Google Doodles William-Kate’s Royal Wedding London Scene

Global search engine giant Google, in an unprecedented move, has made changes to its logo to celebrate the royal wedding of Prince William with Kate Middleton. Better known as Google doodles, these are decorative changes made to the Google logo to celebrate holidays, anniversaries, and the lives of famous artists and scientists.

This Friday morning Google’s Doodle is a cartoon image of Westminster Abbey, rendered in the happily-ever-after style and the royal carriage carrying the newlyweds in a shower of confetti. There’s also a link to let you watch the royal wedding on YouTube. Interestingly, this is Google’s first doodle honoring a wedding.

Though this doodle is not animated, clicking on the image takes you to the 196 million search results for “royal wedding” with the top entry leading in to a live streaming (screening) of the ceremony. In addition, if you use Google Maps and type an address in central London and then drag the “orange man” icon to get the Google Street View pictures, on landing it turns into a bride and groom.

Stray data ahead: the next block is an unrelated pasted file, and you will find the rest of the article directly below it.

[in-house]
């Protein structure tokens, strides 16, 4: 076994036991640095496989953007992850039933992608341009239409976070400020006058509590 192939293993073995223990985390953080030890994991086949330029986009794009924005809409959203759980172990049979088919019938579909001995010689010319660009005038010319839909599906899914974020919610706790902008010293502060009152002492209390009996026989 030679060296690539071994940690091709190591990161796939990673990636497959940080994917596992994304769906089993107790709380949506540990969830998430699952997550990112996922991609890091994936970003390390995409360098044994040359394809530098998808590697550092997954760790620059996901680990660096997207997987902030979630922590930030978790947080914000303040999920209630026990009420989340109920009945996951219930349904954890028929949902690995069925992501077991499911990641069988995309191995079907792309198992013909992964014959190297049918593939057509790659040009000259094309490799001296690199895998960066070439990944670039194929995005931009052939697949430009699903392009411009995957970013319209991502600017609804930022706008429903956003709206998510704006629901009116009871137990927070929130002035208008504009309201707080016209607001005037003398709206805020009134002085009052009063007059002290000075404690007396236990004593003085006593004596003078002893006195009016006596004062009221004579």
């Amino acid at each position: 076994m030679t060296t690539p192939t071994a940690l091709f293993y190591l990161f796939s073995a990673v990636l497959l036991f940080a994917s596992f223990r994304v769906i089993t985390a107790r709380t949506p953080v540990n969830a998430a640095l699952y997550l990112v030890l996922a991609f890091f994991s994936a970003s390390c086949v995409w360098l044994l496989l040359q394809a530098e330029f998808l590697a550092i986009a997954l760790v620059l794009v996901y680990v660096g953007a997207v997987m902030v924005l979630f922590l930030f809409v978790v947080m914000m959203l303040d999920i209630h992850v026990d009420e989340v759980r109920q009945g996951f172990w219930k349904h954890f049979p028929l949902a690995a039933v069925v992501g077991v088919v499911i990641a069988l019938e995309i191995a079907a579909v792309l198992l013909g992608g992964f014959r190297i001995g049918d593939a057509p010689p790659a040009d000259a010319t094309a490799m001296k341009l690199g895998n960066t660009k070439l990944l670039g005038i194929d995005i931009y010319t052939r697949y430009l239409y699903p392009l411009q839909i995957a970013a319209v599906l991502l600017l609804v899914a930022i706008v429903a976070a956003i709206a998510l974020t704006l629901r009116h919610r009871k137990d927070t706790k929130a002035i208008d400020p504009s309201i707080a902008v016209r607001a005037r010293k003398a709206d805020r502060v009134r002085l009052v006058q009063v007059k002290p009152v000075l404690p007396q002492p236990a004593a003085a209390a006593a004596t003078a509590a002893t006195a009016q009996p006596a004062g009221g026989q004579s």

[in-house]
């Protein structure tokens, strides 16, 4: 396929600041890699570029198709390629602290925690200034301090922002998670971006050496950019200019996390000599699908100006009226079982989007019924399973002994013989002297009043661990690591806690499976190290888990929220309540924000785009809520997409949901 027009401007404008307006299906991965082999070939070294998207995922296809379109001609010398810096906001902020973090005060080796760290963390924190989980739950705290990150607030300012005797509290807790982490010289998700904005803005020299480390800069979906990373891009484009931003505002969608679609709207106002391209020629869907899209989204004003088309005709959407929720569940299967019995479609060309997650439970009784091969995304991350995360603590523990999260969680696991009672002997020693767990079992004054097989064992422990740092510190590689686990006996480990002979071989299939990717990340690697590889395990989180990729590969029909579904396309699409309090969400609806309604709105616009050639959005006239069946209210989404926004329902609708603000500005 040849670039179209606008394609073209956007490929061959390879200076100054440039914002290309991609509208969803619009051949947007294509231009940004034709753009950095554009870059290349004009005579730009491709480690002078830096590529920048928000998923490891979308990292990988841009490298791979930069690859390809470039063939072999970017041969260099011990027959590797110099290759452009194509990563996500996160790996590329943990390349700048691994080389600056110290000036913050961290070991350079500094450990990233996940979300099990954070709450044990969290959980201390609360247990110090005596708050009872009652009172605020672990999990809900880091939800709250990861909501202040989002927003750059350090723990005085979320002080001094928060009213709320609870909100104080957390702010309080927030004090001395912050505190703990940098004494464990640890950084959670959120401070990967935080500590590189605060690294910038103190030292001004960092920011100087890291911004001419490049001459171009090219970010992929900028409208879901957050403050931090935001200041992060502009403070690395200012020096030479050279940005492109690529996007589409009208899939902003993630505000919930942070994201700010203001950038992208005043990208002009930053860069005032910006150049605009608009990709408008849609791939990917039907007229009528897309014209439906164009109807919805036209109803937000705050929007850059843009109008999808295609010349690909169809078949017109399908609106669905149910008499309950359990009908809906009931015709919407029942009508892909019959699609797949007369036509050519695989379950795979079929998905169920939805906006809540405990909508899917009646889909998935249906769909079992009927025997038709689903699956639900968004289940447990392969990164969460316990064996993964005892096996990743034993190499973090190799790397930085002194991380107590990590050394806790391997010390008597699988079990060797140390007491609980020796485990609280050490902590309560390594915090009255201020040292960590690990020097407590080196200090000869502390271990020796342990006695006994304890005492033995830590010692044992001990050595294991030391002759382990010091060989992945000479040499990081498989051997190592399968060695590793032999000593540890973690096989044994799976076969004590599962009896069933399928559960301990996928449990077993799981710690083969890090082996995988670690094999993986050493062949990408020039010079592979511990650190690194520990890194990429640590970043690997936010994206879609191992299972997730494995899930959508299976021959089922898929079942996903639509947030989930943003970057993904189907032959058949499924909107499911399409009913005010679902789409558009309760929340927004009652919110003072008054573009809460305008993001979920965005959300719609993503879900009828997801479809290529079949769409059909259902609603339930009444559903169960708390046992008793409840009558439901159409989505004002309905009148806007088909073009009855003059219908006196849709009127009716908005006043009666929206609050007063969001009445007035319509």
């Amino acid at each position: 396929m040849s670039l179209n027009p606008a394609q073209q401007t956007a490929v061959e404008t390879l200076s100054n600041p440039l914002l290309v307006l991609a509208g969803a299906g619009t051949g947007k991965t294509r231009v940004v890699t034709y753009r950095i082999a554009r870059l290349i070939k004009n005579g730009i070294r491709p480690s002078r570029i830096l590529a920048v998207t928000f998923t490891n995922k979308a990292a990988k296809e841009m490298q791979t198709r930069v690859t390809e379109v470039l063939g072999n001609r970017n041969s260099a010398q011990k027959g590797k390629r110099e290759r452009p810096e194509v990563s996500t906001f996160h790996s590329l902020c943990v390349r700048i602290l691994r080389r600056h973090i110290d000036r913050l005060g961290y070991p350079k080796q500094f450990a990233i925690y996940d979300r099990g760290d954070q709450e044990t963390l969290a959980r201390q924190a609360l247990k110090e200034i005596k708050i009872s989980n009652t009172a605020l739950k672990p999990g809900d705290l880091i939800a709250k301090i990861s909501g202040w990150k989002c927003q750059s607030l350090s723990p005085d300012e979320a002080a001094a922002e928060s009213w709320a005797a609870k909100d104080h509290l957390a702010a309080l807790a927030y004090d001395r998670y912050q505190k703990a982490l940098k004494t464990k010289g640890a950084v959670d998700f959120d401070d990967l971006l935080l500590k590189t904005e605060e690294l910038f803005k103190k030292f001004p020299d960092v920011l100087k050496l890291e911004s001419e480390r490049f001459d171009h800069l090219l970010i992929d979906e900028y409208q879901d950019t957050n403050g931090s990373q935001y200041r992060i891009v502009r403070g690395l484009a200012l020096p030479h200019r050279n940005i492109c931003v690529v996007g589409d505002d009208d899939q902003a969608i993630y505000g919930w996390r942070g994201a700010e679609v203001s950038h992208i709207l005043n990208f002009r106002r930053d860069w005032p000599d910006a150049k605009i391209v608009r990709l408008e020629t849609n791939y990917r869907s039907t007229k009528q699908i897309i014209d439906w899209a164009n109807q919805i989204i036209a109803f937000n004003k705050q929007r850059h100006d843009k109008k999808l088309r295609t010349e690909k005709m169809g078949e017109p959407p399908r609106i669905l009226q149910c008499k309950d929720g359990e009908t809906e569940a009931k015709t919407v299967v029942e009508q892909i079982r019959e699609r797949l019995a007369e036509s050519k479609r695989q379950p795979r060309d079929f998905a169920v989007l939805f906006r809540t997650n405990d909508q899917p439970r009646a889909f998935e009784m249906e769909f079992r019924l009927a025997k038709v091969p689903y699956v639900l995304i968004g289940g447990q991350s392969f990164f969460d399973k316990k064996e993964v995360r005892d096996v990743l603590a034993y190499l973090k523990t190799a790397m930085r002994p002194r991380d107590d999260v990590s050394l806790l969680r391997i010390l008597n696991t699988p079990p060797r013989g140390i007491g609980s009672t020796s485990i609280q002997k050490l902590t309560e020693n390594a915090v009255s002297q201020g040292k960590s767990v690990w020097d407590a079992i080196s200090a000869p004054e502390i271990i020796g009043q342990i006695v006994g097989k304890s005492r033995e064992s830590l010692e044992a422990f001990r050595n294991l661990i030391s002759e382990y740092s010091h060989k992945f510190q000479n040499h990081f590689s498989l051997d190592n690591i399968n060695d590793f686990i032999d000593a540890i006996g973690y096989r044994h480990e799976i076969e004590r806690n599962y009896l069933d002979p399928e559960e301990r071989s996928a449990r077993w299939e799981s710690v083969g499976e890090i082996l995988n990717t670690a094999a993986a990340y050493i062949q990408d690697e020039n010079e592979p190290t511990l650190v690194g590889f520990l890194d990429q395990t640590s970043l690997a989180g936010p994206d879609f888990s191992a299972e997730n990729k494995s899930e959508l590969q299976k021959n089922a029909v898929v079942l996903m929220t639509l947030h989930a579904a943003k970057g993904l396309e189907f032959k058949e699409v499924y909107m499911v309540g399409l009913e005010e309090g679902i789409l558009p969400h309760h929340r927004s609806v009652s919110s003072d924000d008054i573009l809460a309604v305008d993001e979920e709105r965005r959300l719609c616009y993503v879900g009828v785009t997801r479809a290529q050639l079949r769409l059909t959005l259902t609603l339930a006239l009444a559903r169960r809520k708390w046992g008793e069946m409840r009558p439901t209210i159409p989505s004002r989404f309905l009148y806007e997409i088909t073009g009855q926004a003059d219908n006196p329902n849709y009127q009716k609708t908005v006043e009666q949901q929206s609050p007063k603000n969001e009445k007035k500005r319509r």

A third of the planet was forecast to be watching Friday as the future king and queen of England start their lives as husband and wife with the two simple words “I will,” ending months of buildup with the most public of spectacles.

The first Google doodle appeared in 1998, in the shape of a stick figure drawing to illustrate the Burning Man festival in Nevada. Doodles have celebrated the Fourth of July, the Olympics, and John Lennon’s 70th birthday.

Google estimates it has created more than 900 doodles since 1998, with 270 of them running in 2010. Some appear globally, and others are tailored for local markets outside the US, such as Kenya Independence Day.

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